Thanks and in depth information
Thanks to Cathal aka sourcemodding for making the tutorial Where is Poppy - Your First Custom Entity. Check it out to get an understanding of how to make a custom entity and how an entity is linked to the FGD used in hammer. His tutorial provided the basis knowledge for me, when I had to come up with a solution to how a teleporter should place a player within an area instead of a single point.
With the knowledge from Cathal's tutorial, you will not only be able to know what you need to use and where to look, but you will be able to do much more than what this tutorial covers. This tutorial is merely a small tweak to an existing entity, that upgrade its ability to use information from another entity and thus expand its usage.
Teleporting to a random position in an area, why?
Imagine you have a bunch of players in a competing death match, with high explosive weapons that provides a lot of damage, and combine it with a map where teleportation is necessary to move around. Wouldn't it be a shame if the players decided that camping the teleport exit would be the best strategy?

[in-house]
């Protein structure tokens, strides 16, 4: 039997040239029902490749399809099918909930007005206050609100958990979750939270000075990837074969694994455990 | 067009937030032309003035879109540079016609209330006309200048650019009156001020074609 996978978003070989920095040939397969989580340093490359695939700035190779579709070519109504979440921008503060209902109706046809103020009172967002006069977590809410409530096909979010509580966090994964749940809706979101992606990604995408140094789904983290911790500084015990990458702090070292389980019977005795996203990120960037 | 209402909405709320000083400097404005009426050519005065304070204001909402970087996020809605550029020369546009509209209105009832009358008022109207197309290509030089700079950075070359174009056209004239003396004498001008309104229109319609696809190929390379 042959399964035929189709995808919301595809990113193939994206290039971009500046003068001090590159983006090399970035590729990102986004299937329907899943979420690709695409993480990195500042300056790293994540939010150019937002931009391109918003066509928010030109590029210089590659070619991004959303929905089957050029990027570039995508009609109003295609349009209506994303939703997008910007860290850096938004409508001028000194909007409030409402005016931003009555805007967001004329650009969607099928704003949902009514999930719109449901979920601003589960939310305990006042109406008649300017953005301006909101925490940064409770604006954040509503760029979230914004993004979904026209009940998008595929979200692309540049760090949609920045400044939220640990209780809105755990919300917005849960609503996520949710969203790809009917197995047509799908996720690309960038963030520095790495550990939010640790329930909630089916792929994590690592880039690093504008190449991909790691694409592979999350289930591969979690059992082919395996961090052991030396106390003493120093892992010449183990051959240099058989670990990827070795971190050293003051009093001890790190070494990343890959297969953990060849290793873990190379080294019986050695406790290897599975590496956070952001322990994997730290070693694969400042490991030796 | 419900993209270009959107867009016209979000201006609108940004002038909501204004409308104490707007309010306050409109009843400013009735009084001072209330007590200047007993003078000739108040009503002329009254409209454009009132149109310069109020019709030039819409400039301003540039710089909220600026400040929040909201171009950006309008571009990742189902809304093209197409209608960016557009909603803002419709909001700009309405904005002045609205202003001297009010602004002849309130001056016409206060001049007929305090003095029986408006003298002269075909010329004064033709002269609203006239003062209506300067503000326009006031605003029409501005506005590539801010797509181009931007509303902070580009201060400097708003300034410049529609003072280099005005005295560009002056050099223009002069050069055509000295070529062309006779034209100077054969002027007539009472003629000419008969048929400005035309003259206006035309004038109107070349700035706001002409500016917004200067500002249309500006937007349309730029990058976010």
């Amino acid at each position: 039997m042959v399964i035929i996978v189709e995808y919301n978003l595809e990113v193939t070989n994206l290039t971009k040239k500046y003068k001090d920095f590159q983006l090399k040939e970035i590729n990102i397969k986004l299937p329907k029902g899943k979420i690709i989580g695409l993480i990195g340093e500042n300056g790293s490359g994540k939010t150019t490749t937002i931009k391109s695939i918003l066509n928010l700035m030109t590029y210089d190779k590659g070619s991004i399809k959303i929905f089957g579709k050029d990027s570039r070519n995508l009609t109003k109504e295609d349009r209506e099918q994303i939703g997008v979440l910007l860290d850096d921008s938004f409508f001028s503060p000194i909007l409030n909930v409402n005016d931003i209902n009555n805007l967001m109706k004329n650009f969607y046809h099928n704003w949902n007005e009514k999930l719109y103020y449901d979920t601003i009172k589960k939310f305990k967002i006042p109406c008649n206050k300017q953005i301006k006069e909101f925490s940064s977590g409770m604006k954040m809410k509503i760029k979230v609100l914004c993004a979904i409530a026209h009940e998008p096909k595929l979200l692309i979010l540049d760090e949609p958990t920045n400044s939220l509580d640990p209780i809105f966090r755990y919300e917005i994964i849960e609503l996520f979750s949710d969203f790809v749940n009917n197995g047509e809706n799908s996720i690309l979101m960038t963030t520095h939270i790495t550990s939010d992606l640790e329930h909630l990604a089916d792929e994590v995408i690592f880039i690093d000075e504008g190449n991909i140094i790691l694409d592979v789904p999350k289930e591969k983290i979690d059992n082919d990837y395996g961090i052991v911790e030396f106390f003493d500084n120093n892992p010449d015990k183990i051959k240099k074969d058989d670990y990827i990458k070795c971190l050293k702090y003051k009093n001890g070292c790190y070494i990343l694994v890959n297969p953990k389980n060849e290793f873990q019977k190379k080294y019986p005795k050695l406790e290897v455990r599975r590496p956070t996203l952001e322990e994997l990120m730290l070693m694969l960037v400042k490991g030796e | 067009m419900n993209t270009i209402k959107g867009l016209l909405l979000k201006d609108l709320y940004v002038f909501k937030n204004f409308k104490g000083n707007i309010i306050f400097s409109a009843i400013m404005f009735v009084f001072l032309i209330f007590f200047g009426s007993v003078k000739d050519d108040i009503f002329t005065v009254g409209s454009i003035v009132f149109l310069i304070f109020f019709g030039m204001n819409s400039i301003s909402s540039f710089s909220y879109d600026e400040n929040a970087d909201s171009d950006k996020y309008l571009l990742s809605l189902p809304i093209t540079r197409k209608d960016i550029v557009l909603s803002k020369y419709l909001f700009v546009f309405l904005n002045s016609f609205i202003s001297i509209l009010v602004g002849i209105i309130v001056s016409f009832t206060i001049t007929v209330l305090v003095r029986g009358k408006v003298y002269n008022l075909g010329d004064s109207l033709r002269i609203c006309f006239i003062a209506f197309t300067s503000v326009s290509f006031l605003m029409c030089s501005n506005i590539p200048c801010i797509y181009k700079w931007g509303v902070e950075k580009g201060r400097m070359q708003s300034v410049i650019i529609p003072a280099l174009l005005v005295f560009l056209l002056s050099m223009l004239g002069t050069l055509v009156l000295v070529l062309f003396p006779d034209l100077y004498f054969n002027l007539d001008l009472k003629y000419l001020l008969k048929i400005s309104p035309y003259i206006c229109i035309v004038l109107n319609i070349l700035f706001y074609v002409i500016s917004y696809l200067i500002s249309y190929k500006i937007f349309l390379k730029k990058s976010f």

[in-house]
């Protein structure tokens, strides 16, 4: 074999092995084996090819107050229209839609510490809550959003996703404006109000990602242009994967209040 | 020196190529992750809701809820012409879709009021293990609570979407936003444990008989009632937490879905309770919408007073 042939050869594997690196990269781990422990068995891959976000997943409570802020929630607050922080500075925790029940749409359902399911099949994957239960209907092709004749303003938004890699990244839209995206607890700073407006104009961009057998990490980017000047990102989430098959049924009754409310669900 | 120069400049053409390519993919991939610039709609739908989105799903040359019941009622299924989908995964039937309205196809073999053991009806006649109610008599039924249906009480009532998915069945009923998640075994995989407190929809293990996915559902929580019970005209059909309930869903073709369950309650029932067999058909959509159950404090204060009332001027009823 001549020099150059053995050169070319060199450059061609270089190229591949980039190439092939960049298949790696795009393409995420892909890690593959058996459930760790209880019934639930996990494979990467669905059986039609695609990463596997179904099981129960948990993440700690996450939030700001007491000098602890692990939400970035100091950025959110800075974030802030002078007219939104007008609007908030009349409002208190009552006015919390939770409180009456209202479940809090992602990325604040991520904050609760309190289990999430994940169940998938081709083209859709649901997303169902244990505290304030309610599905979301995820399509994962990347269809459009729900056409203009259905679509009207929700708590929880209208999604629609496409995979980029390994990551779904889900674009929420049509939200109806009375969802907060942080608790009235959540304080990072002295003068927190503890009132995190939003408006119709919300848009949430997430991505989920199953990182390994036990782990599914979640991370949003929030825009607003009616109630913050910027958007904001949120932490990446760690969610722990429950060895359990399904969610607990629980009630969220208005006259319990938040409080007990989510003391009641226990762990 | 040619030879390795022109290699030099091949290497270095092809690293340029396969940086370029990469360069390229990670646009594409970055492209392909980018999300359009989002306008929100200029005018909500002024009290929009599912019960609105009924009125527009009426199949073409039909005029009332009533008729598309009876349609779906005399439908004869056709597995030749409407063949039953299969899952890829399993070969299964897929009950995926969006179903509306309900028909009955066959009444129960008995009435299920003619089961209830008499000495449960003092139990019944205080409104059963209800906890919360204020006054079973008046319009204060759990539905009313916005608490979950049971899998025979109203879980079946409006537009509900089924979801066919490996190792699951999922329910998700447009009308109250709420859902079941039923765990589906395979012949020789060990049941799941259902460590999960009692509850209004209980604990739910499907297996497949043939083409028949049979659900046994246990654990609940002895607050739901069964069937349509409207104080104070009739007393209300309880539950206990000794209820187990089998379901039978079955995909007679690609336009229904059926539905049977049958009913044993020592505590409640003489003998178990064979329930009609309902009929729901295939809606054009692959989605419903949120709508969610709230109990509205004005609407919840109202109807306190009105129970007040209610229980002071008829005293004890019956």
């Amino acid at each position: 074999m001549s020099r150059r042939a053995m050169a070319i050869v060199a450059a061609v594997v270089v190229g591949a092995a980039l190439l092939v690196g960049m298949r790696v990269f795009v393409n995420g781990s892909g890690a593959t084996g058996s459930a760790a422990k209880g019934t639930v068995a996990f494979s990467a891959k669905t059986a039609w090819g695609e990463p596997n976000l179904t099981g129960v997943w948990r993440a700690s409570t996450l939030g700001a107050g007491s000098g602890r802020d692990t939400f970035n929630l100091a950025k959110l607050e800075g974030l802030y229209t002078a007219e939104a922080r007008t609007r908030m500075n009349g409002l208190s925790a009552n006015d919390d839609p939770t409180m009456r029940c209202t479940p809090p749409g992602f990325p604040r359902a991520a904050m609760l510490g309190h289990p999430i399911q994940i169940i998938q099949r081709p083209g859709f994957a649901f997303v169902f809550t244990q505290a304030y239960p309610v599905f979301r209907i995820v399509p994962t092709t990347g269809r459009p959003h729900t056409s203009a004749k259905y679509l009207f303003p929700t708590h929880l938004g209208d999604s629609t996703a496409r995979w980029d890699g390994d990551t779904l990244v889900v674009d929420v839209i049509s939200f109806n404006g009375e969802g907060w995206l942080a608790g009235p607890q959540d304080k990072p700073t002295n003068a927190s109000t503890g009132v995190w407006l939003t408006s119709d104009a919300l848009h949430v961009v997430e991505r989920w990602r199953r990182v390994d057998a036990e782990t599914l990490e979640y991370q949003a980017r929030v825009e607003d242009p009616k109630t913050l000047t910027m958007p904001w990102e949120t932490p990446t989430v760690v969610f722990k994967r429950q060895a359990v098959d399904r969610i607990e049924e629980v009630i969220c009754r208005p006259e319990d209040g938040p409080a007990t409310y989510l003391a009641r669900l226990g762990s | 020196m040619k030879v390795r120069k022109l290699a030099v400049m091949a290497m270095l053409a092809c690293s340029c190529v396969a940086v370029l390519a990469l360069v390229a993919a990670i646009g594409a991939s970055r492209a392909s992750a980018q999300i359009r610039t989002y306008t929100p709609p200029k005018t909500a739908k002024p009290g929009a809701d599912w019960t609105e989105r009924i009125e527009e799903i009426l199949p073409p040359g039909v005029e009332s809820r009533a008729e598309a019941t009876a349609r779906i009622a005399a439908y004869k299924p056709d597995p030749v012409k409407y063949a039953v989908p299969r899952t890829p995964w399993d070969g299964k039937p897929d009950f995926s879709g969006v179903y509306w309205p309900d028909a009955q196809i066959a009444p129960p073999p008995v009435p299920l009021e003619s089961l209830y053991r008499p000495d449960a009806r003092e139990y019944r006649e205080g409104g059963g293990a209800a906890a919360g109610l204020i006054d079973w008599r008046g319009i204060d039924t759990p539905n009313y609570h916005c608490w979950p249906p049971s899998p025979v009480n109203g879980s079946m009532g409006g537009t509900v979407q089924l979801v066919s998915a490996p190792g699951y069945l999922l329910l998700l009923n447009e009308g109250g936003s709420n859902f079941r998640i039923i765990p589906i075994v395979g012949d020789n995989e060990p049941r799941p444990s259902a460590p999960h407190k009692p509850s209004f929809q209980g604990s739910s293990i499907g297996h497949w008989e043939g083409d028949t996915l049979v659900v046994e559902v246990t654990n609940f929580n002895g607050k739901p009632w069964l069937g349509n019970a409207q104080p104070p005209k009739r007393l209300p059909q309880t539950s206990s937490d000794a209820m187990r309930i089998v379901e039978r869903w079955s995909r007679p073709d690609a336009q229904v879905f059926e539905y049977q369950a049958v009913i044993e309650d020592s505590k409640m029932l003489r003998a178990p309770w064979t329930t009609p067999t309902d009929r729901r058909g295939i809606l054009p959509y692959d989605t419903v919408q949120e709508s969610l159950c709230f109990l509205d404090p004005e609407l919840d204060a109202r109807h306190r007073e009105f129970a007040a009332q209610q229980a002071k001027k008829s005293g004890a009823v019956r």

Imagine you have a huge teleportation field, on both the entry and exit side. Would it make sense that you apparently appear the same place, regardless of where you enter the teleporter?
Maybe it might even make sense that you appear at the exit relative to where you entered?
These are just a pair of reasons for why you might want to make a new type of teleporter or simply modify the behaviour of the existing teleporter.
It is really simple
At BZSmod we have a map that requires teleportation to reach the high altitude platform in one of our maps, and it would be sad if it were to be camped. Furthermore the "teleporters" in the anime which BZSmod is based on are really huge, so it would be odd for us to place small teleport pads instead.
Here is how we defined our teleporters:
The quick observer will notice from the detailed definition above, that the exit and entry is not considered to be inside of each other or the same entity.
In our case (and due to technicalities most likely also in your case), defining that the entry and exit should be the same entity would limit or complicate matters, by either requiring to be bi-directional or a set of parameter for what each entity should target would be required. But then again, one entity is not supposed to know about another entity when you are designing your map unless it is really necessary.
Instead we decided that the placement of the entry should be placed closest to the visual area of the teleporter and the exit should be placed further away from the visual cue.
I must admit that we didn't test the setup where the teleporter is in a center and exiting could be all the way around, in general, we don't know what happens if you spawn inside the teleport entry.
However you can get around it by making 4 entries around the visual cue and 4 exits a little further out.
Here is how we did it